During its week-long run March 1–7, the 2nd Annual San Francisco Green Film Festival showcased more than 40 films on sustainability themes, including climate and energy, urban farming, sustainable urban design, and the impacts of our high-consumption lifestyles.
Below is a small sampling of films that screened at the festival. For the full program, check out the festival's website.
Directed by Richard Chisholm
Follow Tony Geraci, a charismatic chef from New Orleans, as he attempts to kickstart school lunch reform in Baltimore’s public schools. Battling bureaucracy and a system resistant to change every step of the way, the film explores Geraci’s efforts to transform students’ relationship to food. This includes introducing meatless Mondays, nutrition education in the classroom, and a citywide culinary vocational training program. The film features appearances by food activist and best-selling author Michael Pollan, First Lady Michelle Obama, and Assistant White House Chef Sam Kass.
Directed by Valentin Thurn
According to Thurn’s alarming, eye-opening documentary, about half of all food produced globally ends up being thrown away. Thurn examines the widespread causes of this massive waste and explores the contributions of everyone in the food chain—from consumers to food producers to politicians. This activist documentary also looks for solutions, interviewing dumpster divers, enlightened supermarket managers attempting to educate their customers into purchasing less harmfully sourced foodstuffs, and consumer associations forming links between purchasers and smaller, local producers.
Directed by Frank Piasceki Poulsen
In the spirit of Michael Moore, Poulsen investigates the degree to which Nokia, one of the world’s biggest mobile manufacturers, is aware of the “hidden costs” of its products. The film reveals how minerals essential to the company’s phones are illegally mined in the Democratic Republic of the Congo by slave laborers and how profits from the mining finance the lethal activities of local warlords. The filmmaker’s search for the truth takes him to parts of the Congo that the United Nations peacekeeping force is too afraid to enter. There, he meets a cast of characters who might have been created by Greene, Waugh and le Carré.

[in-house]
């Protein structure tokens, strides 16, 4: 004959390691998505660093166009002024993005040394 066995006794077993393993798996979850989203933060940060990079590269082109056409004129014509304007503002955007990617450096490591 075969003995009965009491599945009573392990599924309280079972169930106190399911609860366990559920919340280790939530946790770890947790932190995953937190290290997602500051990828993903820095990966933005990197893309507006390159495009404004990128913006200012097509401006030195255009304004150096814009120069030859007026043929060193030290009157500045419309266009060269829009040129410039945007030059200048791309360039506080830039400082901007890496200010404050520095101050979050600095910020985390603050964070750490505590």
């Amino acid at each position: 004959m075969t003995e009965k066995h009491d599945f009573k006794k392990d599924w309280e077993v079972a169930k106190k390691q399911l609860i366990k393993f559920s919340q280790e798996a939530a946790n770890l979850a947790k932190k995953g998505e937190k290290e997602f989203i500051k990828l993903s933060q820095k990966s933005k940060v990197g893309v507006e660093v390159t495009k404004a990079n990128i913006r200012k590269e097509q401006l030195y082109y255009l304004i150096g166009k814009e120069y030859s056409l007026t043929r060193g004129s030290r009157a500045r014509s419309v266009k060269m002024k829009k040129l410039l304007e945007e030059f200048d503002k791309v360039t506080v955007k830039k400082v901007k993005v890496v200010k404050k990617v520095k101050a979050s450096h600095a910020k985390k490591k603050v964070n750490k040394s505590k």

Directed by Mark MacInnis
Against all odds, in a city too often defined by images of boarded-up shops, empty lots, and defunct factories, seeds of change are taking root in Detroit, Michigan. The film shows dedicated Detroiters working tirelessly to fulfill their vision for locally grown, sustainably farmed food in a city where people—as in much of the county—have found themselves cut off from real food and limited to the paltry offerings of fast food chains and corner convenience stores.
Directed by Henry Bateman
In 2008, Iceland’s entire banking system collapsed in the wake of the global financial crisis. As a consequence, the country’s economic and political systems were shaken to their core. The film tells the story of how a cross-section of Icelandic society decided to use the crisis as an opportunity to reinvent the country’s economic development path around the principles of sustainable development.
Directed by Simon Robson
This animated short explores how the myth of the American Dream was hijacked by corporate interests to induce rampant consumption, and how we could use new Internet technologies to leverage the powers of activists, experts, and ordinary citizens in collaborative ventures to combat climate change.
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Directed by Gaby Bastyra & Joe Churchman
Told like a Brothers Grimm fable, Gloop offers a poignant and lasting message about the price we pay for the convenience of plastic.
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Directed by Tiffany Shlain
Technology can be addictive. In a tribute to Allen Ginsberg’s classic 1956 poem, Howl, Shlain created a short film lampooning the addictions of our generation. Peter Coyote narrates.
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